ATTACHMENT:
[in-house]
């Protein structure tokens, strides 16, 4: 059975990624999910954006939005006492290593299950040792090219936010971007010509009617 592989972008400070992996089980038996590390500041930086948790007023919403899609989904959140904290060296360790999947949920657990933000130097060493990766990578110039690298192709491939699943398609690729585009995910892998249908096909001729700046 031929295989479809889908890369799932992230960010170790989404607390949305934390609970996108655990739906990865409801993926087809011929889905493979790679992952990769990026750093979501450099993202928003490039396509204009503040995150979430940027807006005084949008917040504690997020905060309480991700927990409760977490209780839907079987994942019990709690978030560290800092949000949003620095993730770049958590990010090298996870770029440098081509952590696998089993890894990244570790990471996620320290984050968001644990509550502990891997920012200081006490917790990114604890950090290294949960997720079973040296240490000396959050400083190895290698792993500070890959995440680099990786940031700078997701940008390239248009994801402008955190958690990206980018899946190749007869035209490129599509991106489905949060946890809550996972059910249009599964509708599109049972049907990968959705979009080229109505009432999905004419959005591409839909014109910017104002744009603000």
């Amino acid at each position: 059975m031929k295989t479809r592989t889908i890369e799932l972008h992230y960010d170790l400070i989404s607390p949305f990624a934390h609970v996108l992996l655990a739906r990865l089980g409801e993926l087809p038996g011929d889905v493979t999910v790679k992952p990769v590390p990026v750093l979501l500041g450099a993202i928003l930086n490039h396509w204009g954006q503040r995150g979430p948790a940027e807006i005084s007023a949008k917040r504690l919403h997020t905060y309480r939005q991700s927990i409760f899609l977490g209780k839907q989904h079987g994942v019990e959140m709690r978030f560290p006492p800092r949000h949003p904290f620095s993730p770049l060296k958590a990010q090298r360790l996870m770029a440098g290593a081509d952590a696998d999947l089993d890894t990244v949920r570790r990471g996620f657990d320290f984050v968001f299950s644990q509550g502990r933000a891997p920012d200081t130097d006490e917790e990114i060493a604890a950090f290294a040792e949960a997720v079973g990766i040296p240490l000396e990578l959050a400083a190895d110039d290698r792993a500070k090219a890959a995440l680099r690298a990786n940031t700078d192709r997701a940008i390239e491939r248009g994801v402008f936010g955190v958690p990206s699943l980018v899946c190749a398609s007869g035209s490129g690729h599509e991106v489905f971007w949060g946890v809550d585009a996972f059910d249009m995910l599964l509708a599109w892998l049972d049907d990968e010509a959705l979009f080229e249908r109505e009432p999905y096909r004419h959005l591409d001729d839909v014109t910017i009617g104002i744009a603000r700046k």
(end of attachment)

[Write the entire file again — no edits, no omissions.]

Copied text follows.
[in-house]
């Protein structure tokens, strides 16, 4: 059975990624999910954006939005006492290593299950040792090219936010971007010509009617 592989972008400070992996089980038996590390500041930086948790007023919403899609989904959140904290060296360790999947949920657990933000130097060493990766990578110039690298192709491939699943398609690729585009995910892998249908096909001729700046 031929295989479809889908890369799932992230960010170790989404607390949305934390609970996108655990739906990865409801993926087809011929889905493979790679992952990769990026750093979501450099993202928003490039396509204009503040995150979430940027807006005084949008917040504690997020905060309480991700927990409760977490209780839907079987994942019990709690978030560290800092949000949003620095993730770049958590990010090298996870770029440098081509952590696998089993890894990244570790990471996620320290984050968001644990509550502990891997920012200081006490917790990114604890950090290294949960997720079973040296240490000396959050400083190895290698792993500070890959995440680099990786940031700078997701940008390239248009994801402008955190958690990206980018899946190749007869035209490129599509991106489905949060946890809550996972059910249009599964509708599109049972049907990968959705979009080229109505009432999905004419959005591409839909014109910017104002744009603000």
């Amino acid at each position: 059975m031929k295989t479809r592989t889908i890369e799932l972008h992230y960010d170790l400070i989404s607390p949305f990624a934390h609970v996108l992996l655990a739906r990865l089980g409801e993926l087809p038996g011929d889905v493979t999910v790679k992952p990769v590390p990026v750093l979501l500041g450099a993202i928003l930086n490039h396509w204009g954006q503040r995150g979430p948790a940027e807006i005084s007023a949008k917040r504690l919403h997020t905060y309480r939005q991700s927990i409760f899609l977490g209780k839907q989904h079987g994942v019990e959140m709690r978030f560290p006492p800092r949000h949003p904290f620095s993730p770049l060296k958590a990010q090298r360790l996870m770029a440098g290593a081509d952590a696998d999947l089993d890894t990244v949920r570790r990471g996620f657990d320290f984050v968001f299950s644990q509550g502990r933000a891997p920012d200081t130097d006490e917790e990114i060493a604890a950090f290294a040792e949960a997720v079973g990766i040296p240490l000396e990578l959050a400083a190895d110039d290698r792993a500070k090219a890959a995440l680099r690298a990786n940031t700078d192709r997701a940008i390239e491939r248009g994801v402008f936010g955190v958690p990206s699943l980018v899946c190749a398609s007869g035209s490129g690729h599509e991106v489905f971007w949060g946890v809550d585009a996972f059910d249009m995910l599964l509708a599109w892998l049972d049907d990968e010509a959705l979009f080229e249908r109505e009432p999905y096909r004419h959005l591409d001729d839909v014109t910017i009617g104002i744009a603000r700046k």